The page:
Regardless of what kind of an angler you are, knowing how to cast a spinning reel is an important skill to have. It tends to be the next step up for beginners, once they’ve gotten used to casting with a spin casting reel.
Eventually anglers might move on to other reels, like conventional level wind reels or baitcasting reels, but you should never ditch the spinning reel.
The following article will break down exactly how to cast a spinning reel, before touching on how to cast the other most common kinds of reels.
Spinning Reel: The Terminology
First thing’s first- it’s handy to be aware of all the main terminology regarding the spinning reel before you attempt to cast it.
The butt cap is the bottom of the handle of the rod, and is often made with rubber. The handle is the grip, the part of the rod you hold. The reel itself is attached to the rod, and is used for winding (or unwinding) the line.
The guides are the rings you can see going down the rod- they’re called guides because they guide the fishing line down to the tip.
The ‘action’ of a rod is essentially the rod’s flexibility. If a rod is described as having fast action, this means it’s a stiffer rod, whereas if it has slow action then it’s a more flexible rod. The bail is what allows you to release the line from your reel, while the crank is the handle you’ll turn in order to bring back in your line.
The reel gear ratio determines the speed at which the line can be retrieved.
How to Cast a Spinning Reel
So, now that you’re more familiar with all the terminology regarding spinning reels, how do you actually cast one?
The first step is gripping the rod with your casting hand so that it’s comfortable, and that you’re going to have the ability to cast your reel. The bait or lure should be hanging between six to 18 inches under the rod’s tip. Reel the bait in if it looks like it’s a little long.
If it’s too short, release the bail to let out some of your line, and close it when the bait is at the right distance.
With your index finger, grab the line above the bail and press it against the rod until the line can’t be pulled out any further. With your finger still on the line, open your bail. Bring the tip of the rod back, far enough that you’ll be able to cast. Cast the tip of the rod towards your target, and the line will come away from your fingers.
When the lure or bait lands in the water, close your bail so you’ll be able to reel it back in (the lure or bait, that is).
More Information on Spinning Reels
Spinning reels are a great all rounder. They tend to cost between 50 US dollars to 150 US dollars. The only real downside to spinning reels is that if you’re not as careful as possible when it comes to handling the bail, it can lead to some gnarly twists and tangles in your line.
It’s also worth noting that spinning reels can only really be used with lighter gear- their performance will begin to drop immediately if you load them with heavier lines or lures.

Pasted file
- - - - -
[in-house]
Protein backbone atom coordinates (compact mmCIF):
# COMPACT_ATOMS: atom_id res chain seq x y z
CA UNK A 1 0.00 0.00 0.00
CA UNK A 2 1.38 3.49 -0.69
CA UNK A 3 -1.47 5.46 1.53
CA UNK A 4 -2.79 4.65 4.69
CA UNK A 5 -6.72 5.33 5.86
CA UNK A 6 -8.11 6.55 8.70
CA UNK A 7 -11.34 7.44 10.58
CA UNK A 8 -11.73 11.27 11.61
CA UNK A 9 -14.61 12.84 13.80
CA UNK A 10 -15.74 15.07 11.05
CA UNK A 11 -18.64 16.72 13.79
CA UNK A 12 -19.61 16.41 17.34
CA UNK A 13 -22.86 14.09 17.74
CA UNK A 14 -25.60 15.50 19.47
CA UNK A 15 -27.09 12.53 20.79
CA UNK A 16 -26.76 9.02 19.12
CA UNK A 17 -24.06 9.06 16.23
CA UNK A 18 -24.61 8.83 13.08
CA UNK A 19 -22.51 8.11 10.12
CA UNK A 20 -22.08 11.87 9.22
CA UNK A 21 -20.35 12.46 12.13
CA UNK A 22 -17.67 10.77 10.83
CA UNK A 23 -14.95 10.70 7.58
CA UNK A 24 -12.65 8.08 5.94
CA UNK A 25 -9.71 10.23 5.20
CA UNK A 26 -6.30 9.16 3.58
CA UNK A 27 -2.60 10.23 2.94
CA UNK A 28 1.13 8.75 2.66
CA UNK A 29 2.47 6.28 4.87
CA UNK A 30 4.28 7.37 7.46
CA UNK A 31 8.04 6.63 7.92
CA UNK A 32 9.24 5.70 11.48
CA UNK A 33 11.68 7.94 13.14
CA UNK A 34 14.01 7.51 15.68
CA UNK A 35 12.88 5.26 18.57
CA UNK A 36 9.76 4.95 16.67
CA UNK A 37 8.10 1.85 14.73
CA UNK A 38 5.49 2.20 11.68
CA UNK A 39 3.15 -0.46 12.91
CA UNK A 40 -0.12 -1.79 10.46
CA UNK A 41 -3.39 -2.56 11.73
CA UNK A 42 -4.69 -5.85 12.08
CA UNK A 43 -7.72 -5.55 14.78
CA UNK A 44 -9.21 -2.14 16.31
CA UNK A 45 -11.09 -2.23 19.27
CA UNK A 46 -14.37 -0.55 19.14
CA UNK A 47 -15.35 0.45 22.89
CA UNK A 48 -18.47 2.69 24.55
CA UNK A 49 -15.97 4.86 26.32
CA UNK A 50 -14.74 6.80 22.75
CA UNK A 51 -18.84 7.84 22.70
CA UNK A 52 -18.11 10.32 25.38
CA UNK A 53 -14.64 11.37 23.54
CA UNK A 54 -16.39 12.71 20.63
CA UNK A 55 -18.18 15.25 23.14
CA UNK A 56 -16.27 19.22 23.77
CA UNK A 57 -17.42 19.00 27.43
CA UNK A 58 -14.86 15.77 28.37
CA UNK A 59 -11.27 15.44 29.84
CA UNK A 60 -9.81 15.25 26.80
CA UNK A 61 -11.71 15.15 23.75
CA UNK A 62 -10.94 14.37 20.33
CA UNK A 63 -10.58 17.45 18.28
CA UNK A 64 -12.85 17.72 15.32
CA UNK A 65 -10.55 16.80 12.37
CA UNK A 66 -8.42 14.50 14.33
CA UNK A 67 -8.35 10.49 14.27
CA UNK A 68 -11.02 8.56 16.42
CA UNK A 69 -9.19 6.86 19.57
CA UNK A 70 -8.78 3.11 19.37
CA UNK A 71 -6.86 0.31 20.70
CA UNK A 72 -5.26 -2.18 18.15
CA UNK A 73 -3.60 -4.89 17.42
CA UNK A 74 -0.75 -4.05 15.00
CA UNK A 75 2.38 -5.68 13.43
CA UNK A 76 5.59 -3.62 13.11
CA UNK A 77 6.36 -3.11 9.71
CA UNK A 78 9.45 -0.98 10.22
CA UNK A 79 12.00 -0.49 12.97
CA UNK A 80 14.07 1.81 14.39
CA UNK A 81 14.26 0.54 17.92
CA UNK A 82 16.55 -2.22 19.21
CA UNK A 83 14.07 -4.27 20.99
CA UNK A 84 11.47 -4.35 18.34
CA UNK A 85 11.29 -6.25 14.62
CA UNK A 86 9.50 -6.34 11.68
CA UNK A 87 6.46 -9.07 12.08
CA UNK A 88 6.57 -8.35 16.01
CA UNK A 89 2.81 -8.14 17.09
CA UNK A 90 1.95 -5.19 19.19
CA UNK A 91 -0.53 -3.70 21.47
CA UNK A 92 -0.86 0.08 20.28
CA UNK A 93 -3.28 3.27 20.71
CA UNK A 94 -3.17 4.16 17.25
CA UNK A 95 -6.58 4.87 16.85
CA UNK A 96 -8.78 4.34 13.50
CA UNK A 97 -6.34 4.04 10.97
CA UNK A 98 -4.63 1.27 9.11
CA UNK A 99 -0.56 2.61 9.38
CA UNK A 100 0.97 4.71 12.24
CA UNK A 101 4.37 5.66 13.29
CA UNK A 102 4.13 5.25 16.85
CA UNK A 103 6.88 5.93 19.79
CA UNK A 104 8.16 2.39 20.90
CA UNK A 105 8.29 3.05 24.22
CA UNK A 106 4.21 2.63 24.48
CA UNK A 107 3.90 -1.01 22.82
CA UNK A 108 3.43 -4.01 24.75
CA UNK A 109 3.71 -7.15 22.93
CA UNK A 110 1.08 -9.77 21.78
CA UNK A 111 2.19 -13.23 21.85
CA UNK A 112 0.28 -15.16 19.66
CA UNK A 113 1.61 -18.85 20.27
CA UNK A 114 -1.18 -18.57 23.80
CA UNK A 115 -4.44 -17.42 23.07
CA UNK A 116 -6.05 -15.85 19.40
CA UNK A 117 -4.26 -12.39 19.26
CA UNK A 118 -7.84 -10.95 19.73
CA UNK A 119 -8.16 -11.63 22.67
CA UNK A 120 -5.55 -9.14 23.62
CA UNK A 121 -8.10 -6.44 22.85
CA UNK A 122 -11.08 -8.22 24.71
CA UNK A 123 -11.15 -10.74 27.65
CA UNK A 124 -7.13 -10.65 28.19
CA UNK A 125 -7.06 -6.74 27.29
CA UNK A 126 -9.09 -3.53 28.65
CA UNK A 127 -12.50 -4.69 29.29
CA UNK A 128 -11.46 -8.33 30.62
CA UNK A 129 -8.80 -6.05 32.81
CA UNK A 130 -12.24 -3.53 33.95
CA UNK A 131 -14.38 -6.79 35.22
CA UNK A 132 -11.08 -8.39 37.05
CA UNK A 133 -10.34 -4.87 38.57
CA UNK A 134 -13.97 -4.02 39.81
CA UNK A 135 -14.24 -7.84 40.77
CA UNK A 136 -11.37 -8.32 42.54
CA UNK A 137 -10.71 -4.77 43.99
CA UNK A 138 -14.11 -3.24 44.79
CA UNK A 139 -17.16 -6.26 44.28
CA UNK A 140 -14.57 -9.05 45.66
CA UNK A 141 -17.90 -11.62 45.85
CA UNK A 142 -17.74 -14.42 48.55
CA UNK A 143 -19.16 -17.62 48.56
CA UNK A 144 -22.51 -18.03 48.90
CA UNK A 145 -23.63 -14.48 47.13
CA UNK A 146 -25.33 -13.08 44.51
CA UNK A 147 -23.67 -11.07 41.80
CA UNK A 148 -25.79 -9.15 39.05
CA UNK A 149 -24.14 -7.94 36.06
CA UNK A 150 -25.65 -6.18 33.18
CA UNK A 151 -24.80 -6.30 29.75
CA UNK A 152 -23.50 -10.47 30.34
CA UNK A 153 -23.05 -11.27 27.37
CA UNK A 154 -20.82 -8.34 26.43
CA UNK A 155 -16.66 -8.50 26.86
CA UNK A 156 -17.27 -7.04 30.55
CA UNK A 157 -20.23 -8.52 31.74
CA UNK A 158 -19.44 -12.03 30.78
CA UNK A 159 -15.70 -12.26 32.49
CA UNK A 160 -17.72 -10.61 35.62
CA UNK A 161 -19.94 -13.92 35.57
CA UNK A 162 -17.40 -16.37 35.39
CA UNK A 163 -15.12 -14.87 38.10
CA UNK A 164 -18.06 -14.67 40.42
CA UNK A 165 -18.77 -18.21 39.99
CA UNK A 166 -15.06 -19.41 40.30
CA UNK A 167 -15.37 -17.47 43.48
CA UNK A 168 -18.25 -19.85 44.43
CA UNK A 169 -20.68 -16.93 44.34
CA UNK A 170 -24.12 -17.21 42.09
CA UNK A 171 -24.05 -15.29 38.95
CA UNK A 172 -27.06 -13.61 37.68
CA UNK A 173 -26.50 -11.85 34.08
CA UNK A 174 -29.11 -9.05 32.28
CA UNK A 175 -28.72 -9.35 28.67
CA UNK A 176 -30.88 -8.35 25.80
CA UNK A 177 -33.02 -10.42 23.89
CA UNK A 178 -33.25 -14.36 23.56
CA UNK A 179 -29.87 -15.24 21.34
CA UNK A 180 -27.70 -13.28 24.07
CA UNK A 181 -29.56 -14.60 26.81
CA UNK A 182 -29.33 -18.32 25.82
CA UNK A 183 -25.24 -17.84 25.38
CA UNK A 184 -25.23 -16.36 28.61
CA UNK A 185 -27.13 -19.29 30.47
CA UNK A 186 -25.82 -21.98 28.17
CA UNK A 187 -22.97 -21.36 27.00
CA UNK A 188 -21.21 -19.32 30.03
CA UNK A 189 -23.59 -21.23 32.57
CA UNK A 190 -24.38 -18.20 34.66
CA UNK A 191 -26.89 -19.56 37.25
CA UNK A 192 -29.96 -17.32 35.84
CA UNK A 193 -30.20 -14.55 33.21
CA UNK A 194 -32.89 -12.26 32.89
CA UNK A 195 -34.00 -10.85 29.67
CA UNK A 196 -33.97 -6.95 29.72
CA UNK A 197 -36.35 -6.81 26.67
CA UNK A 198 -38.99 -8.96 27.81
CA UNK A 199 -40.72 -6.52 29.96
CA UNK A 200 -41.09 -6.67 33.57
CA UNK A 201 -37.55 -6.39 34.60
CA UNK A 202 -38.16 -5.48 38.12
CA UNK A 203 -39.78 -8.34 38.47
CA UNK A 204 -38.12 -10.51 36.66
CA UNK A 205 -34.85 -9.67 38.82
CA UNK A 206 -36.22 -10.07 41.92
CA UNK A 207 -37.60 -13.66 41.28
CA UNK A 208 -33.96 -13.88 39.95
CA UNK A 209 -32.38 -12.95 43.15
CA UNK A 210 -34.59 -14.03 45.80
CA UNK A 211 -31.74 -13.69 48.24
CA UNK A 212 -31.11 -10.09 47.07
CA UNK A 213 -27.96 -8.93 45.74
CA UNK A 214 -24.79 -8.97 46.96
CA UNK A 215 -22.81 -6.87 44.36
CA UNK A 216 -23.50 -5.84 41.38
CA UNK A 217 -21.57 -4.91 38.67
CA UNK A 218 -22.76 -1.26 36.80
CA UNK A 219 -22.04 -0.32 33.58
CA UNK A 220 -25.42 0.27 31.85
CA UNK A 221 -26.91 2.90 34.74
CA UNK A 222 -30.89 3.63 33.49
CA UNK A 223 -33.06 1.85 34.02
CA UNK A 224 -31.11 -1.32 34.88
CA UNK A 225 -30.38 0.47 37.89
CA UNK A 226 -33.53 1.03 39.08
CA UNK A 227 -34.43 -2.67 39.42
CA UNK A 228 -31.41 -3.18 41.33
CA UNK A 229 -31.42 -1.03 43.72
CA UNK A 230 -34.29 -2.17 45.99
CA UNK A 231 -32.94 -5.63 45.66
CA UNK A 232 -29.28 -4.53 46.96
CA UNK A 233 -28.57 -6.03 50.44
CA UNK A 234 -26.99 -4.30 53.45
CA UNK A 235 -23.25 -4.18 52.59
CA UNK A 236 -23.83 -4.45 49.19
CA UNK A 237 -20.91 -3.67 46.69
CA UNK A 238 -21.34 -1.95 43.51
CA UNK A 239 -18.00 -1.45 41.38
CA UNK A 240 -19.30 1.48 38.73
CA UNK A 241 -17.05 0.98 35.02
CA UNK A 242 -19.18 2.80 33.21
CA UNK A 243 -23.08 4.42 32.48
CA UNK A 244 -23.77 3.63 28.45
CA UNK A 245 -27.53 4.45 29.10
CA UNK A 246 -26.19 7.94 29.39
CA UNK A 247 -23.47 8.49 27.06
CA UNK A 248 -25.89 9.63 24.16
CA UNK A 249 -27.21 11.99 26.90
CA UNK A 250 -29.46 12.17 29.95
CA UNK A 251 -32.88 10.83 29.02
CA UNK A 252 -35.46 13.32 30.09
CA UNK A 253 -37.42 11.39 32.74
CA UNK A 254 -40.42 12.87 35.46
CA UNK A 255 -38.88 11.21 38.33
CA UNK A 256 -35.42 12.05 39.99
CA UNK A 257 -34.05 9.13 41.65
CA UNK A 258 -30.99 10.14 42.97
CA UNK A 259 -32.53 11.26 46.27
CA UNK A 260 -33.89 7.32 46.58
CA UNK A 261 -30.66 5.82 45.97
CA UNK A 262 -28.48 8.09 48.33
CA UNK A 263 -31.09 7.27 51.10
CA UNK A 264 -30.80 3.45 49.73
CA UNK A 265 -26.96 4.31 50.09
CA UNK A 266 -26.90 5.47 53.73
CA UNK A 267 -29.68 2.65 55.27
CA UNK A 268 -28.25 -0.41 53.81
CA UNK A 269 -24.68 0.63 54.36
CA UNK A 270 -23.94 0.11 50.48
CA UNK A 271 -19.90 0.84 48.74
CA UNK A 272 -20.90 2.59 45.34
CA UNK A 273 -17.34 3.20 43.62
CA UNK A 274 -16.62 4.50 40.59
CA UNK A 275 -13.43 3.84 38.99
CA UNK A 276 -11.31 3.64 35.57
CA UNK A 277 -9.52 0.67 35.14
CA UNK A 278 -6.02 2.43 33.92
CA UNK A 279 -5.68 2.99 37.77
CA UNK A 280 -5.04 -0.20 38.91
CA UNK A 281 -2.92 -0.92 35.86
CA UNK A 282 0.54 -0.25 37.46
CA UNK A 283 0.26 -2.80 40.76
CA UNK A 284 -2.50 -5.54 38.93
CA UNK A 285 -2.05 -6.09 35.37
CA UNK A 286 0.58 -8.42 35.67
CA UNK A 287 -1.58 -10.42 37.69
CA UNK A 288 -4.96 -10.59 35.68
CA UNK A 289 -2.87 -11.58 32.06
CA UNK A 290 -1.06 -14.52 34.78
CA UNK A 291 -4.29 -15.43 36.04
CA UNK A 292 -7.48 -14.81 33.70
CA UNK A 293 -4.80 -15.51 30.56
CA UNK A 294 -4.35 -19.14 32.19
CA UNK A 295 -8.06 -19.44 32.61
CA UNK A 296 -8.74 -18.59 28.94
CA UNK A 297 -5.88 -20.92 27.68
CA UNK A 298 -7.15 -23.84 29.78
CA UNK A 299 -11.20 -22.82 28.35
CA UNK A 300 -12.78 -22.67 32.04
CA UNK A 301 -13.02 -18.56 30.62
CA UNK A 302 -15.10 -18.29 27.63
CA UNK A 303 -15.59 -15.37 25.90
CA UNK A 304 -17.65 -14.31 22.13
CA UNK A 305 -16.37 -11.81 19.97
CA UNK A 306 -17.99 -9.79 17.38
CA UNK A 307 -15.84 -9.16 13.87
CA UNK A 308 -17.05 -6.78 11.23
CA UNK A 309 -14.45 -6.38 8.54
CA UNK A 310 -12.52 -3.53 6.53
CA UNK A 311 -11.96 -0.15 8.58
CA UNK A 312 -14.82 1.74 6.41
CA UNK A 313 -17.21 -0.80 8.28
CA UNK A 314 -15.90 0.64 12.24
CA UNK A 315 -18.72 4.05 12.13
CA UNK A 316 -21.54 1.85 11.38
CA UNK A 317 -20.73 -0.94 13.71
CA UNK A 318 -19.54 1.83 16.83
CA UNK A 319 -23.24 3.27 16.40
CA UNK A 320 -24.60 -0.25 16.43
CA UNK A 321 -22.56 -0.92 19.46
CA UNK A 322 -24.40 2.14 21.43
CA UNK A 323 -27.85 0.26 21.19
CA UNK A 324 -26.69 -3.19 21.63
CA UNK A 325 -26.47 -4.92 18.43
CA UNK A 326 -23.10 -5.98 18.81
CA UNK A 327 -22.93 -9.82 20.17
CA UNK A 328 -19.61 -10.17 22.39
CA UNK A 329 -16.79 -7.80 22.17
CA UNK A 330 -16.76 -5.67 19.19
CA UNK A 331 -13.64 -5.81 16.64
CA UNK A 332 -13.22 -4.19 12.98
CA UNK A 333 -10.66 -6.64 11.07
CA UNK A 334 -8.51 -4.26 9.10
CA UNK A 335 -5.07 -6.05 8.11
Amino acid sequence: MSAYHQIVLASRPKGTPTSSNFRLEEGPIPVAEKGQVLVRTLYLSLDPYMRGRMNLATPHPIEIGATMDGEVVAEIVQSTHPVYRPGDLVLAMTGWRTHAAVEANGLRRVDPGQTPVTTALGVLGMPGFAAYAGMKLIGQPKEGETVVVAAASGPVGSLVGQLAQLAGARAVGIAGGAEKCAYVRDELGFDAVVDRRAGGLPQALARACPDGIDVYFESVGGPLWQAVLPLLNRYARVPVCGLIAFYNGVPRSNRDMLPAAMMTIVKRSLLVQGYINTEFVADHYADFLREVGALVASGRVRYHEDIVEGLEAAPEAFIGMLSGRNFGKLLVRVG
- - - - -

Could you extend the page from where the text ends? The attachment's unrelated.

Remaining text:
Other Kinds of Reels and How to Cast Them
The spinning reel isn’t the only reel you’re going to need to know how to cast. There are a number of other common reels. Here’s a step by step guide on how to cast each of them.
How to Cast a Baitcaster Reel
A baitcasting reel is a reel that uses the weight of the bait or lure to extend the line towards the target. To cast this kind of reel, you should start by holding the rod at waist level.
The reel should be higher than the rod, and your thumb should fall naturally onto the bottom of your spool. The lure or bait should be dangling roughly between eight to 10 inches under the rod’s tip.
Push the button on the rod that sets the reel in free spool. Your thumb should be pressed against the spool to stop it unwinding.
Next, pull your rod backwards so that its tip passes above your dominant shoulder. Point the tip of the rod towards the target. Take your thumb off your spool when the rod goes over your shoulder, and then return it to the spool when the bait or lure lands in the water.
Baitcaster reels are generally the most powerful reels. Unlike spinning reels, they can handle heavier lines with a good deal of power.
They’re perfect for when you’re chasing large fish. Baitcaster reels are also very customizable, which makes them a popular choice for avid anglers.
The only notable downside to baitcaster reels is their price. They tend to range from 100 US dollars to 500 US dollars, so they’re not exactly feasible for beginner anglers.
How to Cast a Spincast Reel
Spincast reels are by far the easiest reels to cast. All that’s required is to press the spool control button, swing in much the same way as you’d swing the other reels on this list, and release your finger from the button.
At this stage the line will fly out to your target (where the tip of your rod is pointing). When you want to stop your line just press the button once more.
Spincast reels require very little effort to use, but they do have their downsides; the closed face design means that they often keep water within the reel, and over time this can lead to irreparable damage.
Because of this, and because most spincast reels just generally aren’t very well made, it’s rare that you’d be using one for more than just one season. Their casting range is a lot more limited, too, especially compared to that of a spinning reel.
Conclusion: How to Cast a Spinning Reel
With our step by step guide, you should be mastering the spinning reel in no time. There are several benefits to using a spinning reel rather than using a spincast reel- namely that their casting range is far more impressive.
There’s nothing wrong with using a spincast reel, as they’re perfect for beginners, but eventually you should be moving on to either a spinning reel or a baitcaster reel.